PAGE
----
2008 has been a busy year and a good one for social media and in the maelstrom of a million stories, memorable tittle-tattle, memes, mini-memes and just plain nonsense here are a handful of stories that I’ll remember. They might even be ‘significant.’
The Faceparty Hissy Fit
A sense of humour failure from the people behind Faceparty resulted in, quite simply, the most breathtakingly arrogant attack ever seen by a community host on a community, I’ve ever seen. Funny, sure. But a really useful reminder to keep smiling and not publish anything while you’re angry. We’ve all written stuff like this and circulated it to colleagues for a giggle. But publish it? Not so much.
Drudge Blows Harry’s Cover
The Palace thought they could keep Harry’s presence in Afghanistan a secret by striking a good old-fashioned agreement with editors and publishers. They reckoned without Drudge who broke the story and served as a useful reminder of the increasing importance of bloggers and how the ‘old media’ ways might not work in the 21st Century.
Mayhill Fowler, Obama and Elitism
The story of how Obama-activist Mayhill Fowler struggled with her conscience about whether to publish comments made by Obama regarding how smalltown folk cling to ‘god and guns’ on a Huffington blog illustrated how the lines between bloggers and journalist are blurring. Apparently fundraisers have always been ‘off the record’. Not any more.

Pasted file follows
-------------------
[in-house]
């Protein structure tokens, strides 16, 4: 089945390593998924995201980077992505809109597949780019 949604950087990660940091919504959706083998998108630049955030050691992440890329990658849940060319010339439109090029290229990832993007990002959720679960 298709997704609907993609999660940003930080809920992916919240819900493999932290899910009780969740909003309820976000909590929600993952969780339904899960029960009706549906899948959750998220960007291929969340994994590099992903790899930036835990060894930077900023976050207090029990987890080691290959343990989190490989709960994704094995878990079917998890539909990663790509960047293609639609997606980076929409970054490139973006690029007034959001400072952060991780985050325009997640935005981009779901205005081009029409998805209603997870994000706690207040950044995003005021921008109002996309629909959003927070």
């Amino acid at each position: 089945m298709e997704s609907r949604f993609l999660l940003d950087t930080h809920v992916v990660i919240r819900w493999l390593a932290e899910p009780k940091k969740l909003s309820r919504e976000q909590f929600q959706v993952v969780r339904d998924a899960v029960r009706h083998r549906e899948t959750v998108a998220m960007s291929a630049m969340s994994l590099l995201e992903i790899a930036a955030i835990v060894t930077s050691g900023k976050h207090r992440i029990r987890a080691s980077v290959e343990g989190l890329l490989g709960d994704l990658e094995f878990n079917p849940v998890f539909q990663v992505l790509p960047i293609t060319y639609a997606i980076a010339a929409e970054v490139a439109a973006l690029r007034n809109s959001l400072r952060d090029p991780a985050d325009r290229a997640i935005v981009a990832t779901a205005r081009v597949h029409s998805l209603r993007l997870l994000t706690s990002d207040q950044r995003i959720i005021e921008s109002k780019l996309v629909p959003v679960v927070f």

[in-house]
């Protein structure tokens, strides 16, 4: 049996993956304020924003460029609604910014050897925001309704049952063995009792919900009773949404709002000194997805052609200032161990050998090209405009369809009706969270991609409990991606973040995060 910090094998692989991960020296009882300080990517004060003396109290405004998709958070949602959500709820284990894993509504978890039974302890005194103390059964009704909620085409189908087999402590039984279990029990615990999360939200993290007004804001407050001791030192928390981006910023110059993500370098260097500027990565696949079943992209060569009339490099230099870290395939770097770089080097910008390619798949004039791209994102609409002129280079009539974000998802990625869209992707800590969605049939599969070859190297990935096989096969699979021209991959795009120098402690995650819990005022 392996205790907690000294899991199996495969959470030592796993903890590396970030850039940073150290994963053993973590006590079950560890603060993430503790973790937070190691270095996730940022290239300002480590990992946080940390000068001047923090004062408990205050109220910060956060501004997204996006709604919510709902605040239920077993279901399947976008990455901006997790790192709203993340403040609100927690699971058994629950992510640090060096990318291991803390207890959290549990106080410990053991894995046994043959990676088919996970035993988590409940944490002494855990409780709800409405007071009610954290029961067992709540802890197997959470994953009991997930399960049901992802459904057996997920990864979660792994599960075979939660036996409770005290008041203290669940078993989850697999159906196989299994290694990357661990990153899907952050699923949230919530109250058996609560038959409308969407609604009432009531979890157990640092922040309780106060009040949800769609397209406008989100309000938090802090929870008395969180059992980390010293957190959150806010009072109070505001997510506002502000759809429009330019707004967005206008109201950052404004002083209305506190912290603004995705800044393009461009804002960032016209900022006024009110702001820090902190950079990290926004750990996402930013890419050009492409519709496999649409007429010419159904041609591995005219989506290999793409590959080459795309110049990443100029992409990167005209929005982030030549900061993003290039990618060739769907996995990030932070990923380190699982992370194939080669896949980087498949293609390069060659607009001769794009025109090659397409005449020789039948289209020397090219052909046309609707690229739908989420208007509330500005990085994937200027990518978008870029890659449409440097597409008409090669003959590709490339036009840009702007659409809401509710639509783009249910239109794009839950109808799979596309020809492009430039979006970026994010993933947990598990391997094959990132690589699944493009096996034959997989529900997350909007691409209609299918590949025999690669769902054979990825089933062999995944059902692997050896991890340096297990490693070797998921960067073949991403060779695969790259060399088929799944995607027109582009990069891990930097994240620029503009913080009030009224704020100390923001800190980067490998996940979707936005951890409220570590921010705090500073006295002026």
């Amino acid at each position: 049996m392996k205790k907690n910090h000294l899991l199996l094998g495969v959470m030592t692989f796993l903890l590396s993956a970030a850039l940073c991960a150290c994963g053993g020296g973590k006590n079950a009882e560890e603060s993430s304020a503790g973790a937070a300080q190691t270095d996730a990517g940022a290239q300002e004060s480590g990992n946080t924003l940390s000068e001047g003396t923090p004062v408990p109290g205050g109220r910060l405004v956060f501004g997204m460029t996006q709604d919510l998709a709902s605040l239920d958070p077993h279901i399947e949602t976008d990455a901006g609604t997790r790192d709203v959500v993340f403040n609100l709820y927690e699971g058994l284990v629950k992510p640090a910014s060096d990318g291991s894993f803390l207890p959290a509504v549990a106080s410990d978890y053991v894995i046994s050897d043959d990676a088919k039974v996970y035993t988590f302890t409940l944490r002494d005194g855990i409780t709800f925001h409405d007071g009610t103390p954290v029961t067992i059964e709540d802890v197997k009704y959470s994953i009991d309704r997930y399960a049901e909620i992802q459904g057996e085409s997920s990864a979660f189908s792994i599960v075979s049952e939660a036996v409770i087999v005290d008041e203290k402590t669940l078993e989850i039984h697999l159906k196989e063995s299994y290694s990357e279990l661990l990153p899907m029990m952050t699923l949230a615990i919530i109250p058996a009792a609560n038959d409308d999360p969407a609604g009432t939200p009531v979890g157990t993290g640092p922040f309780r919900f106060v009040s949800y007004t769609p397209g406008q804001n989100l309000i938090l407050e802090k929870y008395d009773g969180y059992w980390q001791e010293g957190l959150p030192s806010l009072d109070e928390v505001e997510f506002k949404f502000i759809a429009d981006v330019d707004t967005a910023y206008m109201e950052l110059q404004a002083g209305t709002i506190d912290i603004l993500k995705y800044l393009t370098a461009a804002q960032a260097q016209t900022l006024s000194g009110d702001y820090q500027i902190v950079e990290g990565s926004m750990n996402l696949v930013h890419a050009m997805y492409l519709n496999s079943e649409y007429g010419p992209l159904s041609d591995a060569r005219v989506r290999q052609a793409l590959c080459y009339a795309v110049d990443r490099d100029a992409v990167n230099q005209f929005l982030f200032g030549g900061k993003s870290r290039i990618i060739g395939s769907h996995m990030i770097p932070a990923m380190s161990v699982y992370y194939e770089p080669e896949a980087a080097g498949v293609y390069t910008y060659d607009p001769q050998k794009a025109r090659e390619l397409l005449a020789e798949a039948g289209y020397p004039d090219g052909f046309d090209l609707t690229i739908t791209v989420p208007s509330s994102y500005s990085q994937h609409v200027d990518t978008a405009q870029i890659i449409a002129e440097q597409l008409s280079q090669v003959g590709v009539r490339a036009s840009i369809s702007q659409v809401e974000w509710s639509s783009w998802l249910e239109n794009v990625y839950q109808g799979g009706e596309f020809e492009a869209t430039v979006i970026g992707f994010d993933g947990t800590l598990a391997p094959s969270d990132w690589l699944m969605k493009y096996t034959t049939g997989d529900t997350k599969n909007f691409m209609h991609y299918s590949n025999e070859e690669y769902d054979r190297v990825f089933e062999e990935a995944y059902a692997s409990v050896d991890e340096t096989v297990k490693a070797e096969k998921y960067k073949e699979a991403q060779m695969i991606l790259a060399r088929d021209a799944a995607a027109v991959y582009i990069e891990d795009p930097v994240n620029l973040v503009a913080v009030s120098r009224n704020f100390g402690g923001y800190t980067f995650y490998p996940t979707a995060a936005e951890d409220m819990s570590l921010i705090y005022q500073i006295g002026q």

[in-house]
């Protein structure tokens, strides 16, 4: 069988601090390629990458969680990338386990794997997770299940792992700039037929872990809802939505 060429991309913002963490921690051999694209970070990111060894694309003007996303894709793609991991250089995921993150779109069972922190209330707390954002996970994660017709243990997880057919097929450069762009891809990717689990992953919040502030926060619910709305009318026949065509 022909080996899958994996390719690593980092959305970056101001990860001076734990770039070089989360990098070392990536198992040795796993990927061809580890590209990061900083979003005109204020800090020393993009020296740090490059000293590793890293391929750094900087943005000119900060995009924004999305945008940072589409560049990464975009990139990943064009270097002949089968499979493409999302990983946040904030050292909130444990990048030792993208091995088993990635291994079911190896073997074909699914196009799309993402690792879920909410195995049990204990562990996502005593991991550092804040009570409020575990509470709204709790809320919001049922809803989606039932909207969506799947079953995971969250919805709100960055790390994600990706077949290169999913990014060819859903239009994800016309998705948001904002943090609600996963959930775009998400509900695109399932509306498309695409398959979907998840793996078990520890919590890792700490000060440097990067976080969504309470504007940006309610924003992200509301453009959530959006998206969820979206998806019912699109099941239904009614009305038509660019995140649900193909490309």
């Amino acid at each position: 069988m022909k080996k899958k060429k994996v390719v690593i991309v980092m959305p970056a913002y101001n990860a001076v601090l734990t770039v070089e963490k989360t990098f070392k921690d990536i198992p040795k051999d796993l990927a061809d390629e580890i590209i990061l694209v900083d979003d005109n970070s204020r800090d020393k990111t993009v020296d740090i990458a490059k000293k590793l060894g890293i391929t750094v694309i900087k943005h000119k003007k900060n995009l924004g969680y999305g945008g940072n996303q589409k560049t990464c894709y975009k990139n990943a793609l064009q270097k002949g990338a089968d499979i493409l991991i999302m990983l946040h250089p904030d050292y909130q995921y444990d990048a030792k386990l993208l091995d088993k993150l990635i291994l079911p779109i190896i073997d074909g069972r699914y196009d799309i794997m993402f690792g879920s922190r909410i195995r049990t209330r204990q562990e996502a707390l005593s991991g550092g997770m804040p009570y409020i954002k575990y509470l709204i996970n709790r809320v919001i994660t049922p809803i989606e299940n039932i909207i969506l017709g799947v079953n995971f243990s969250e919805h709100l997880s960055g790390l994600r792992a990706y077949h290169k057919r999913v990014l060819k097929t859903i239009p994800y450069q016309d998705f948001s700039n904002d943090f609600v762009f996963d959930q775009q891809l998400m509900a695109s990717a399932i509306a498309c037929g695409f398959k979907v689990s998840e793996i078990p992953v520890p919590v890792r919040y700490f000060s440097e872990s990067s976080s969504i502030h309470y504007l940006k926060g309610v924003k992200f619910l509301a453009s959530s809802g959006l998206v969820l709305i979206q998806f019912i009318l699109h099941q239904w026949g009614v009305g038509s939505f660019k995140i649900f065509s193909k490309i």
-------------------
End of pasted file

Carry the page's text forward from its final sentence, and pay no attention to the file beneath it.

Burmese Blogger imprisoned for 20 years
Nay Phone Latt was sentenced to 20 years in prison for publishing a cartoon critical of the regime online. Not everyone is as free as we are.
The BNP membership Mash-ups
The BNP lose their membership list and before you can say ‘racist bastards’ it’s all over the web and geeks had shared it and started mashing it up. Some of the BNP maps were better than others. This episode highlighted two things. In the popular media, the net is seen as the wild west where civil concerns for privacy and politeness are not observed. Secondly, a geek with a bone will get on and do their thing asap and reflect on whether they should only as a secondary concern.
Flickr and Twitter come of age in Mumbai
As the drama and horror of the terrorist attacks in Mumbai unravelled, traditional media lacked the bite and proximity of the updates people on the ground were posting on Flickr and Twitter. It was compelling and the coming of age for citizen journalism.